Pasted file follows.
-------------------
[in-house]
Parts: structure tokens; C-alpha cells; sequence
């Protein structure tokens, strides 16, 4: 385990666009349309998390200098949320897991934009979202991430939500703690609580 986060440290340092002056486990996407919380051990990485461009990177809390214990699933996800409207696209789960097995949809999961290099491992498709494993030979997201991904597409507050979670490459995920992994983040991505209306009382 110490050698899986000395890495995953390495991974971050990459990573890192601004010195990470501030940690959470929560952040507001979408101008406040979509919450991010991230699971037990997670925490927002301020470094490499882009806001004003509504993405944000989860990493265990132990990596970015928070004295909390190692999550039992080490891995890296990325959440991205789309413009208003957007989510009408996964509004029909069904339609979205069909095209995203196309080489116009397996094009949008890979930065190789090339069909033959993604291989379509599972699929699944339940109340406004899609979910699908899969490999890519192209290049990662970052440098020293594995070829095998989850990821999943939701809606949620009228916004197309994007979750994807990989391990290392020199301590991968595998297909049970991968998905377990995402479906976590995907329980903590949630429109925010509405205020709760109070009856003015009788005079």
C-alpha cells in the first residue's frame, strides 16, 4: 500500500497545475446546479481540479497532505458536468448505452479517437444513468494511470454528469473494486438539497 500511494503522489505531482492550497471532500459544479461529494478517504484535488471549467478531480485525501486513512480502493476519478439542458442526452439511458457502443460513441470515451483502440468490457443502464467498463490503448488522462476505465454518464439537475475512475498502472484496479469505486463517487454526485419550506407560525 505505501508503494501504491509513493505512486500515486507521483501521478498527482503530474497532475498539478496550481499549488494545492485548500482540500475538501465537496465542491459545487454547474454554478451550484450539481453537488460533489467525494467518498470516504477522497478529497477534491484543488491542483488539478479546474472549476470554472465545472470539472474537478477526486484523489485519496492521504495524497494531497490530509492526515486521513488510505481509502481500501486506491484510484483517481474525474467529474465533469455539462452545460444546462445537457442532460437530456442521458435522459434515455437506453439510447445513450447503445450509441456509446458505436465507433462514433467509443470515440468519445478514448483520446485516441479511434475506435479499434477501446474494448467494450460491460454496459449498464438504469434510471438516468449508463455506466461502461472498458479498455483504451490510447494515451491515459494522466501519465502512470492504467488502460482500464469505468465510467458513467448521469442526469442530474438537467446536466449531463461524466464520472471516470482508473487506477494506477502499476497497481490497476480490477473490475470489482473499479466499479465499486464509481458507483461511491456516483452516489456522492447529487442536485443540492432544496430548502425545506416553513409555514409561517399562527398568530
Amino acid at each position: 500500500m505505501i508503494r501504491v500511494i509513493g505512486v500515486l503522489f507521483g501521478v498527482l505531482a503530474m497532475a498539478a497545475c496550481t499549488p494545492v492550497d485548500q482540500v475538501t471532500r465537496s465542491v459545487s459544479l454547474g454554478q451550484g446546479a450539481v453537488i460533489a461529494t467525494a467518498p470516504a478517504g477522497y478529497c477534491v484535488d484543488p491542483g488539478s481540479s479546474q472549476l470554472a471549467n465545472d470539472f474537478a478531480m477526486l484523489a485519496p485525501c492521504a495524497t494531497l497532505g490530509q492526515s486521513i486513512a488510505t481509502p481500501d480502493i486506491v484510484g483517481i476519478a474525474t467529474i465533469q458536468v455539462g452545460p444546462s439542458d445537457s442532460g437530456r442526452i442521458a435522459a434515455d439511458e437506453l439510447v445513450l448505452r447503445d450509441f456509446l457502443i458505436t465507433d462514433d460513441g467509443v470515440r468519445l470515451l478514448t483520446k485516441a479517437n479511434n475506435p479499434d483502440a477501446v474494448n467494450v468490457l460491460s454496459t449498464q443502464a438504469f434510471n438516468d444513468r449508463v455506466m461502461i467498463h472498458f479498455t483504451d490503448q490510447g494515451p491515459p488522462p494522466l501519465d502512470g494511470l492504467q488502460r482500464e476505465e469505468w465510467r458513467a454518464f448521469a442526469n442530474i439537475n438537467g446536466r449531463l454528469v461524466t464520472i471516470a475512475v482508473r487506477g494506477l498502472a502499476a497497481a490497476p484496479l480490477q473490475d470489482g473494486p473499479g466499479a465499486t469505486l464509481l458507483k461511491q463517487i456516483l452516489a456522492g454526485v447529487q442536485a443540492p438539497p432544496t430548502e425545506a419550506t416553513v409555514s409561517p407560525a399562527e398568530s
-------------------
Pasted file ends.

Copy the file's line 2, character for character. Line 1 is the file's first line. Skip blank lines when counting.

Parts: structure tokens; C-alpha cells; sequence